When the relevant health and research institutions began to develop the feasibility study, they gave immediate attention to informing people how a successful project would help in eliminating the malaria vector. In addition, it was made clear that other benefits resulting from the research and development would be made available readily and affordably to the stakeholders and the whole country. These include improved malaria diagnostic techniques and laboratory capabilities including equipment and better trained technicians and scientists.
Malaria is a public health problem in Northern State, affecting its economy and development. Although the total population of the state is not large, much money is spent currently on malaria treatment and control. If it is assumed, conservatively, that the above-mentioned 17 hospitals' outpatients represent the state population, elimination of the malaria vector will protect about 186,000 individuals from being infected every year. With limited resources assigned to the programme for continuing surveillance following elimination of the vector, the area could be maintained free of malaria vectors in a sustainable manner. Therefore, the implementation of such a project in an endemic area like Northern State will have a very positive impact on all the stakeholders.
The socio-economic impact of the feasibility study is expected to be great. The current cost of treatment of an uncomplicated malaria case in Sudan averages US$ 12 . More than US$ 2,232,000 is spent annually in Northern State for malaria treatment. In addition, the vector control programme consumes more than 17 tons of insecticides, and the high running cost is about US$ 260,000 per year (E. M. Malik, personal communication). Therefore, a successful feasibility study will have a major economic impact, enhance the development of the area, and minimize harmful effects on human health and the environment by reducing the need for chemical control of the vector.
In spite of these obvious benefits, some aspects of the approach may still be a cause for concern. Some may be concerned about the effects of eradicating the mosquito population on the food chain and on the ecological balance. However, elimination of An. arabiensis is not expected to affect the food chain significantly since the density of the vector in this area is not high, and other species of mosquitoes (which could serve as alternate prey) are abundant. Also, non-target species are not affected because the SIT is species-specific, and this preserves as much as possible the natural ecosystem. It was clearly demonstrated that the abundance of a non-target anopheline species in the Lake Apastapeque releases in El Salvador, Anopheles pseudopunctipennis was not affected by the application of the SIT against the target species Anopheles albimanus .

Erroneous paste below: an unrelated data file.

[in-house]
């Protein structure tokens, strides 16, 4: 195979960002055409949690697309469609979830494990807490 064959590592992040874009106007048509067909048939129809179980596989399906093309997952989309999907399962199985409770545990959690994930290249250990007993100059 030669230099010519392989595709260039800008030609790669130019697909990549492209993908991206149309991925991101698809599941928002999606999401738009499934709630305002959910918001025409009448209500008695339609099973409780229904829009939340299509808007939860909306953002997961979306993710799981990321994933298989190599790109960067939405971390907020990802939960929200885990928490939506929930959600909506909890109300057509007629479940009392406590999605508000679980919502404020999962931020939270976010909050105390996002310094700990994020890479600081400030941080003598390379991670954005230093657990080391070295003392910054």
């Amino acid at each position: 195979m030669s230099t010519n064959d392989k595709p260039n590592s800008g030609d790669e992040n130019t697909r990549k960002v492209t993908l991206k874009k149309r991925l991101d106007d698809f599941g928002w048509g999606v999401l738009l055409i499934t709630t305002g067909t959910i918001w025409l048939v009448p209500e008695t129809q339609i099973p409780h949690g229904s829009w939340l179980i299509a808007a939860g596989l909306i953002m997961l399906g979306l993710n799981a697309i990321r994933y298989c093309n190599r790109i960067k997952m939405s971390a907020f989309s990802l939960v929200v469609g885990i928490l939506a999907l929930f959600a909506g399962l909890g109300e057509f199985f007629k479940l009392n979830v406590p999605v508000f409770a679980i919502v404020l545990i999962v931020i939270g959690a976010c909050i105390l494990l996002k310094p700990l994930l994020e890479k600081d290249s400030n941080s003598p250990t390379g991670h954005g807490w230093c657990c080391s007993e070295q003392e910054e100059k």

The release of large numbers of irradiated sterile mosquitoes into the environment may also raise questions among the local population and effective public information programmes will be required. However, it has to be stressed that the released insects are males, which do not transmit any disease, they are not radioactive, and because they are sterile they do not increase the size of the natural population. Therefore, their release is considered to be essentially benign in terms of environmental impact. Removable of females from the release material is a priority for reasons of efficacy and public health and will be accomplished by the use of a genetic sexing strain in the mass rearing facility.
Several biosafety aspects of handling mosquitoes and the irradiation process must be considered. To prevent the escape of reared mosquitoes, appropriate quarantine containment and precautions will be put in place, as described in the Arthropod Containment Guidelines, Arthropod Containment Level 2 . The irradiator is a fully shielded Nordion 220 cobalt-60 Gammacell located in a secure facility at Soba: it is owned by SAEC and operated by well-trained staff who are required to wear personal dosimeters. The specified gamma radiation dose (70 Gy) currently requires one minute exposure. Dosimetry films are also included with the samples to confirm that the proper radiation dose was received by the mosquitoes.
Malaria cases, and the abundance and genotype of released males, will be monitored indirectly by trapping females and assessing their fertility status. There are currently no trapping methods available to directly monitor sterile male abundance. The abundance of target and non-target mosquitoes, and changes in the number of malaria cases in the release area, will be measured. Any unexpected hazards or outcomes will be reported and responses implemented.
Although capacity building is required mainly to cope with the scientific demands of the project, it is also one of the essential administrative considerations. The project is participating significantly in capacity building in the host institutions and at the field site to ensure sustainability, the appropriate scientific conduct of the study, and to function as equal partners in a collaborative project. The extent to which the project contributes to enhancing local health care and increasing the ability to respond to public health needs through training is one of the most important factors being considered during the development phase of the project.